To cope with that, we turn again to people's councils, in a system called participatory polity (see here and on the PPS-UK site). Political councils could contain all members of society, organised by locality, starting with small groups of around 20 or 30.  Here, issues affecting only these small groups could be worked out with no interference from others.  But what if an issue affected, say, people in adjoining streets?  Well, there would be a higher council, again of about 30 members, each one of which was sent as a recallable delegate from the grassroots councils (containing about 900 members altogether).  There the delegates would spend their time debating these wider issues, according to the wishes of the lower councils (who would have access to all records) without requiring everyone to decide everything.  Councils could commission reports and fact-finding committees to take care of technical issues.  Contentious issues could sometimes be sent down to a vote at the lowest level, and the lower level councils could also petition for votes on some issues.  Above the second level council would be a third level organised in the same way.  In only 4 or 5 layers a very large country can be completely covered, making the scheme practical.  This has the advantage that all members of society have space to discuss issues that affect them, with access to and power over all debates, but not in such a way that every fine detail is the responsibility of everyone.  The important idea is that power remains in the hands of the grassroots councils, with higher councils beholden to them, made up of their delegates, and acting only as their agents.  This contrasts with a situation in which a "top council" like parliament can work against the people that it is supposed to represent with few repercussions.  After all, the lower council members have their economic power as free workers and consumers to back them up; there is no elite group waiting to usurp control of top councils.  As one advocate of council democracy said, "for the working class in the present time the real issue is between council organisation, the true democracy of labour, and the apparent, deceitful middle-class democracy of formal rights" (Worker's Councils, Anton Pannekok).  Albert comments on participatory economics and participatory polity that "each requires and produces what the other requires and needs" (Realising Hope).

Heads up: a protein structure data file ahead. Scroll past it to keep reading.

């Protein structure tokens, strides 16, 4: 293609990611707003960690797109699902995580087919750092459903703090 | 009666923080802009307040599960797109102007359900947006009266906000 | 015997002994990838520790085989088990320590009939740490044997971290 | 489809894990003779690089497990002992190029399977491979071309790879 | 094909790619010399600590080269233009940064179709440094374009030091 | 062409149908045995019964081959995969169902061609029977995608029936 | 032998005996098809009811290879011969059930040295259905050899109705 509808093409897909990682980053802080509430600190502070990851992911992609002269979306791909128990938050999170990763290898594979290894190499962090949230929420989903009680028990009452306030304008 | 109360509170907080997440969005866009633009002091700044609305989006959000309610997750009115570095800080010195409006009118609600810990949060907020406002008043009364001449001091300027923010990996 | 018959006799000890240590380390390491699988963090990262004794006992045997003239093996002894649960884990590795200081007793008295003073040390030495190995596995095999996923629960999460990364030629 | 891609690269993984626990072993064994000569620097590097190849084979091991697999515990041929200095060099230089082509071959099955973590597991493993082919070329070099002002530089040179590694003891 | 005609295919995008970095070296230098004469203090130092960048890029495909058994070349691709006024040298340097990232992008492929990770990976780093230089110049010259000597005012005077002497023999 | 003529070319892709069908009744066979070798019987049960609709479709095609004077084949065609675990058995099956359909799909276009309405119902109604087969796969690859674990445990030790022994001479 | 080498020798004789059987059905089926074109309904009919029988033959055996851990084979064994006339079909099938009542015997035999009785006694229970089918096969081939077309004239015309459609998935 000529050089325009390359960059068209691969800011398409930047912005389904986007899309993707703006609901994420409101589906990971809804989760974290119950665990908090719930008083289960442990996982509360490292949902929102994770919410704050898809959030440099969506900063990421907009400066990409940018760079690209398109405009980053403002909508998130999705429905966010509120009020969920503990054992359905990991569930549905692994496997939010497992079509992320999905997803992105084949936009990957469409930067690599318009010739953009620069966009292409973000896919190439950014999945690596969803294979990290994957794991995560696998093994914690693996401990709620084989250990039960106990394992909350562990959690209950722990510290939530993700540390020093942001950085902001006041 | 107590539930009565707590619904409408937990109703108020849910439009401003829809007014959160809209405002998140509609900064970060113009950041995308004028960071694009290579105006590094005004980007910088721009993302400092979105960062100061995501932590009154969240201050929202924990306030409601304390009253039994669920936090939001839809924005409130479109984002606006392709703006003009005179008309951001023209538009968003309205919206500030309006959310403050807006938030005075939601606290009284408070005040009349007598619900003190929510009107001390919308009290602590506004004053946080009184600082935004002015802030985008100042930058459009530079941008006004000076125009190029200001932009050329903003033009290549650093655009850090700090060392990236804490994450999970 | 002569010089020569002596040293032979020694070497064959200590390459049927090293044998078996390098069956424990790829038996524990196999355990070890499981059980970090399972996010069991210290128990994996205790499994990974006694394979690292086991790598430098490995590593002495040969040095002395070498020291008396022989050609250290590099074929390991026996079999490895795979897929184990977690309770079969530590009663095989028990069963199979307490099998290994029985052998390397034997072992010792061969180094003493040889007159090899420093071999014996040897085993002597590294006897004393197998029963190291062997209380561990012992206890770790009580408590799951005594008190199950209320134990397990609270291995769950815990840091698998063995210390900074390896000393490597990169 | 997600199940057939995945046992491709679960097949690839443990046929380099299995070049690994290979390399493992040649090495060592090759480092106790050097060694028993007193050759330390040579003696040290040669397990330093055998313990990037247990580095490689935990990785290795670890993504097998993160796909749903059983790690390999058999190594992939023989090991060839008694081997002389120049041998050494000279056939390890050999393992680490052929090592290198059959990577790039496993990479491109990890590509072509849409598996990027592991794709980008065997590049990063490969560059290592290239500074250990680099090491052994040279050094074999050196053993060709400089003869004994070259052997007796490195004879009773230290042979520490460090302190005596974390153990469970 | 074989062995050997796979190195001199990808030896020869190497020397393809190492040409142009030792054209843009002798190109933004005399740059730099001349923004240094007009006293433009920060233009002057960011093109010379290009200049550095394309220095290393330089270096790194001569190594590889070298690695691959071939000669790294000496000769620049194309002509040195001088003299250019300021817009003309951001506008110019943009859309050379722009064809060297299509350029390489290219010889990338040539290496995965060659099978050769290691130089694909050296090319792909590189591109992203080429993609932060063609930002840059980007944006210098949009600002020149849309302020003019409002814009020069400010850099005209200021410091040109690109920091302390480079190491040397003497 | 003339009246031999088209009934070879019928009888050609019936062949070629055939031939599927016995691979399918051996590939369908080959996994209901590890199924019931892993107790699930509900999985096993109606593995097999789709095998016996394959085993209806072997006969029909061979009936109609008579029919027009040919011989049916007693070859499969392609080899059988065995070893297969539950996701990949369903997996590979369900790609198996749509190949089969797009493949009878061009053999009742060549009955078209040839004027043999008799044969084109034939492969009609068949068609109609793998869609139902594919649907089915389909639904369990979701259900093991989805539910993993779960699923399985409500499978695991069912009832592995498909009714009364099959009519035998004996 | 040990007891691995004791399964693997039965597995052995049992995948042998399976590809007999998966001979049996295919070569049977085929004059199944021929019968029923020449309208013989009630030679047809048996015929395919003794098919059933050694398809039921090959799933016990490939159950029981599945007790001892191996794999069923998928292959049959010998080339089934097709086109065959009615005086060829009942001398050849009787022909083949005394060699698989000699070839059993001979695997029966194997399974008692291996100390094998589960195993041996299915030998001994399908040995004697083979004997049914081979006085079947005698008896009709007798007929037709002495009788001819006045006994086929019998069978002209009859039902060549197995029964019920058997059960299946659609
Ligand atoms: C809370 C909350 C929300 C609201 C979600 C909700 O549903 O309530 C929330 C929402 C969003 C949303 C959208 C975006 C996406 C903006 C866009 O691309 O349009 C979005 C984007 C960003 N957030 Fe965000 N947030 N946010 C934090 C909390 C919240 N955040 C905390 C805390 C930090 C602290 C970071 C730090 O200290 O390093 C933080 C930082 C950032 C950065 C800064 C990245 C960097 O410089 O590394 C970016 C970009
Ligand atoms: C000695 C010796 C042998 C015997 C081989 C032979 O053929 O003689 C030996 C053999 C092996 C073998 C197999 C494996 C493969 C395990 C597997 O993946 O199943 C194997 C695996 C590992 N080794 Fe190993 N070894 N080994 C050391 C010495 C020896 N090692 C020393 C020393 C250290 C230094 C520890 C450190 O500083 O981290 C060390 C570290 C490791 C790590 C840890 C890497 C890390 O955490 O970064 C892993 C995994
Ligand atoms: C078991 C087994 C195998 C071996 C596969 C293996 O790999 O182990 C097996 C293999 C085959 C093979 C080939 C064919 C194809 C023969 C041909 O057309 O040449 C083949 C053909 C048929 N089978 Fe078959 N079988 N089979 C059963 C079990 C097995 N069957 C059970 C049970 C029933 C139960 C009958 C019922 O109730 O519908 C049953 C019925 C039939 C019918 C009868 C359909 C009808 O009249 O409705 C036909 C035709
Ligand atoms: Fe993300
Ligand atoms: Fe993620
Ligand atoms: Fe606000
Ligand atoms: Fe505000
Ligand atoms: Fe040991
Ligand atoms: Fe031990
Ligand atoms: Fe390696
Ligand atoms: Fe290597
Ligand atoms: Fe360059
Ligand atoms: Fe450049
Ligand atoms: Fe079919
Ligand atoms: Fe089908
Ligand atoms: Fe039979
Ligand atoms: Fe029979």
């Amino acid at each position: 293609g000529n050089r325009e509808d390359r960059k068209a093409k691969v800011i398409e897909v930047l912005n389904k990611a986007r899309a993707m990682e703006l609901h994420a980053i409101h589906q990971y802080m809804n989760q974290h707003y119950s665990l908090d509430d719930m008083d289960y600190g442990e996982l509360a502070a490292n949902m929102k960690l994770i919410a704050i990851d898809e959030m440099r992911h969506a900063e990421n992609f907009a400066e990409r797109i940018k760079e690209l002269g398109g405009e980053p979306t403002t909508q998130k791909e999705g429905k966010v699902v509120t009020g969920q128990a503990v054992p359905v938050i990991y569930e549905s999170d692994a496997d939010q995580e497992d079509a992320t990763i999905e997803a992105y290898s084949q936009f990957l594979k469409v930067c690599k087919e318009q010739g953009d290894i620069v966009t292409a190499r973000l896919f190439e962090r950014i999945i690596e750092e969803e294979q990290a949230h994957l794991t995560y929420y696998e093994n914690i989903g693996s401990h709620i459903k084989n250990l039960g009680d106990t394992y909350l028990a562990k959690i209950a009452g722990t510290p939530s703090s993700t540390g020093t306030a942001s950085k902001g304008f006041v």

As well as economic relations, kinship and community relations also have non-trivial impact on the political.  An upbringing built around an authoritarian patriarchal household, or one in which certain subjects are "off limits", is less likely to awaken the kind of critical consciousness required for political participation.  More concretely, if, due to bad kinship norms and institutions, women take the greater share of the most menial, repetitive, boring tasks related to childcare, they will be far less able to participate in politics, no matter what gains have been made in changing the political and economic institutions themselves.  We live in a world where the confidence of young women to act and think independently is systematically attacked by patriarchal media and culture, which creates constant pressure to conform to disempowering, passive, "good wife" role-models.  Statistics on mental and physical health of young women, in particular eating disorders directly brought on by this pressure, are truly shocking.  Women remain the primary victims of physical assault and coercion, another factor limiting their political involvement.  Likewise minority communities are marginalised and excluded from the prevailing discourse in society.  These issues cannot be ignored or left to be sorted out after political and economic issues — we are talking about important issues that drastically affect half of humanity.   A revolution in kinship and community spheres to feminist, egalitarian and "intercommunalist" institutions and norms would help and be helped by the political transformation detailed above (see Realising Hope, edited by Chris Spannos).